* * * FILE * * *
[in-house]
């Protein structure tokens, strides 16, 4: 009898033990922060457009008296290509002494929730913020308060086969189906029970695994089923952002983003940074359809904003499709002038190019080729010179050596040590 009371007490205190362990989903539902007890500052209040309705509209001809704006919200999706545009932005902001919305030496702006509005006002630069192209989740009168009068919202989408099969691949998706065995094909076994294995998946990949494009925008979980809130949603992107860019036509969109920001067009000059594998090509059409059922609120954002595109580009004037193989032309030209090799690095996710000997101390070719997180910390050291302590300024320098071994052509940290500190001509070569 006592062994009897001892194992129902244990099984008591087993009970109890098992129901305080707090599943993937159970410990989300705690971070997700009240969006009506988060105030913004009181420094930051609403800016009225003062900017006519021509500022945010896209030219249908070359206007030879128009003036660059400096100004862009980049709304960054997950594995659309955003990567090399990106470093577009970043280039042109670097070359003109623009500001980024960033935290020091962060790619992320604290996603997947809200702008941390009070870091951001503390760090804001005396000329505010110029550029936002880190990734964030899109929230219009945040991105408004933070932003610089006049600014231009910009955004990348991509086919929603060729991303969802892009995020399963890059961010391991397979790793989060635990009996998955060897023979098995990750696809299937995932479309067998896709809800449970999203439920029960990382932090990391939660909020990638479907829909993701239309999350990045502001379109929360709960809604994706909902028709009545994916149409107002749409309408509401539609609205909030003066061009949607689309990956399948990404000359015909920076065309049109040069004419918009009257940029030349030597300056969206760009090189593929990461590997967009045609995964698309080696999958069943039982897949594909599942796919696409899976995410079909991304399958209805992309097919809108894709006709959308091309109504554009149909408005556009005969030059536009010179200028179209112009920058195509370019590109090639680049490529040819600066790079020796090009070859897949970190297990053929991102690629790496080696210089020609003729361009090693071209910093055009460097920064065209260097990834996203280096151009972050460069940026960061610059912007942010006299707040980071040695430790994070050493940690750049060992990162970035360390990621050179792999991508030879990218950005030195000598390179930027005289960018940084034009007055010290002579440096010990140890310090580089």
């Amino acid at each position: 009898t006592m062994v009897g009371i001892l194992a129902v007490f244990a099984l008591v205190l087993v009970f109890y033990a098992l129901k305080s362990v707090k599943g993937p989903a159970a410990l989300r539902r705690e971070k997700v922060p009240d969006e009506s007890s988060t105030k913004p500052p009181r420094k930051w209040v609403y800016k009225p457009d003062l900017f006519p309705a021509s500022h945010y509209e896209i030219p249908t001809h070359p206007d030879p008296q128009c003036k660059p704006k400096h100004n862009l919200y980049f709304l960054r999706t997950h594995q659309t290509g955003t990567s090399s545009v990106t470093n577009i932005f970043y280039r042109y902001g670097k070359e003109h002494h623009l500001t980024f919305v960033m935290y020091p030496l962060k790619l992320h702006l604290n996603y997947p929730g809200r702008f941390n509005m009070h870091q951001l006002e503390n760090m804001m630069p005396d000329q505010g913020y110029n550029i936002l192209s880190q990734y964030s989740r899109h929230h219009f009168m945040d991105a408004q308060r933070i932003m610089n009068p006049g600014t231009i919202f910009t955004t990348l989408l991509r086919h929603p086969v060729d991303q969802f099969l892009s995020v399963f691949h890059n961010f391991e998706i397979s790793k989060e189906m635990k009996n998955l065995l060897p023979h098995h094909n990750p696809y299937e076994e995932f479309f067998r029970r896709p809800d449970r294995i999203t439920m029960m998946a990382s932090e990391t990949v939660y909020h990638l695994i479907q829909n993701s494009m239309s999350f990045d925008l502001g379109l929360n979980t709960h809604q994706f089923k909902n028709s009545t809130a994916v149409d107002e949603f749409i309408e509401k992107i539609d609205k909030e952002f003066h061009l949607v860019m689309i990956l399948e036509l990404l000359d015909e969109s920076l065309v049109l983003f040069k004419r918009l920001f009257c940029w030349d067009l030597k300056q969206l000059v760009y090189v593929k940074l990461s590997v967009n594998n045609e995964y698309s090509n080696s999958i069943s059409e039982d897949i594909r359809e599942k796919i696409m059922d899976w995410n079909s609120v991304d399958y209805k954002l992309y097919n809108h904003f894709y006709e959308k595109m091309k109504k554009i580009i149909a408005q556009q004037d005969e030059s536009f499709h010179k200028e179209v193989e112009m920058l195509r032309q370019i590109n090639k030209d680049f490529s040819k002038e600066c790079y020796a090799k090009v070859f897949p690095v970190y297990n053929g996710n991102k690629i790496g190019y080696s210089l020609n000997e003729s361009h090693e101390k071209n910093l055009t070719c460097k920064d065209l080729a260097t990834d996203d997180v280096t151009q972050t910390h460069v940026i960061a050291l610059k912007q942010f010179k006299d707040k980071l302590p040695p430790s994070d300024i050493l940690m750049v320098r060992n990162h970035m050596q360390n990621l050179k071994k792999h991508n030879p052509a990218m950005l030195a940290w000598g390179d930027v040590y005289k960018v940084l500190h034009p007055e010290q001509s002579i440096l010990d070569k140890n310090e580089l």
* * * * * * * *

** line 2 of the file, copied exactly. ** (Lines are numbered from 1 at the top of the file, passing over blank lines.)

């Protein structure tokens, strides 16, 4: 009898033990922060457009008296290509002494929730913020308060086969189906029970695994089923952002983003940074359809904003499709002038190019080729010179050596040590 009371007490205190362990989903539902007890500052209040309705509209001809704006919200999706545009932005902001919305030496702006509005006002630069192209989740009168009068919202989408099969691949998706065995094909076994294995998946990949494009925008979980809130949603992107860019036509969109920001067009000059594998090509059409059922609120954002595109580009004037193989032309030209090799690095996710000997101390070719997180910390050291302590300024320098071994052509940290500190001509070569 006592062994009897001892194992129902244990099984008591087993009970109890098992129901305080707090599943993937159970410990989300705690971070997700009240969006009506988060105030913004009181420094930051609403800016009225003062900017006519021509500022945010896209030219249908070359206007030879128009003036660059400096100004862009980049709304960054997950594995659309955003990567090399990106470093577009970043280039042109670097070359003109623009500001980024960033935290020091962060790619992320604290996603997947809200702008941390009070870091951001503390760090804001005396000329505010110029550029936002880190990734964030899109929230219009945040991105408004933070932003610089006049600014231009910009955004990348991509086919929603060729991303969802892009995020399963890059961010391991397979790793989060635990009996998955060897023979098995990750696809299937995932479309067998896709809800449970999203439920029960990382932090990391939660909020990638479907829909993701239309999350990045502001379109929360709960809604994706909902028709009545994916149409107002749409309408509401539609609205909030003066061009949607689309990956399948990404000359015909920076065309049109040069004419918009009257940029030349030597300056969206760009090189593929990461590997967009045609995964698309080696999958069943039982897949594909599942796919696409899976995410079909991304399958209805992309097919809108894709006709959308091309109504554009149909408005556009005969030059536009010179200028179209112009920058195509370019590109090639680049490529040819600066790079020796090009070859897949970190297990053929991102690629790496080696210089020609003729361009090693071209910093055009460097920064065209260097990834996203280096151009972050460069940026960061610059912007942010006299707040980071040695430790994070050493940690750049060992990162970035360390990621050179792999991508030879990218950005030195000598390179930027005289960018940084034009007055010290002579440096010990140890310090580089």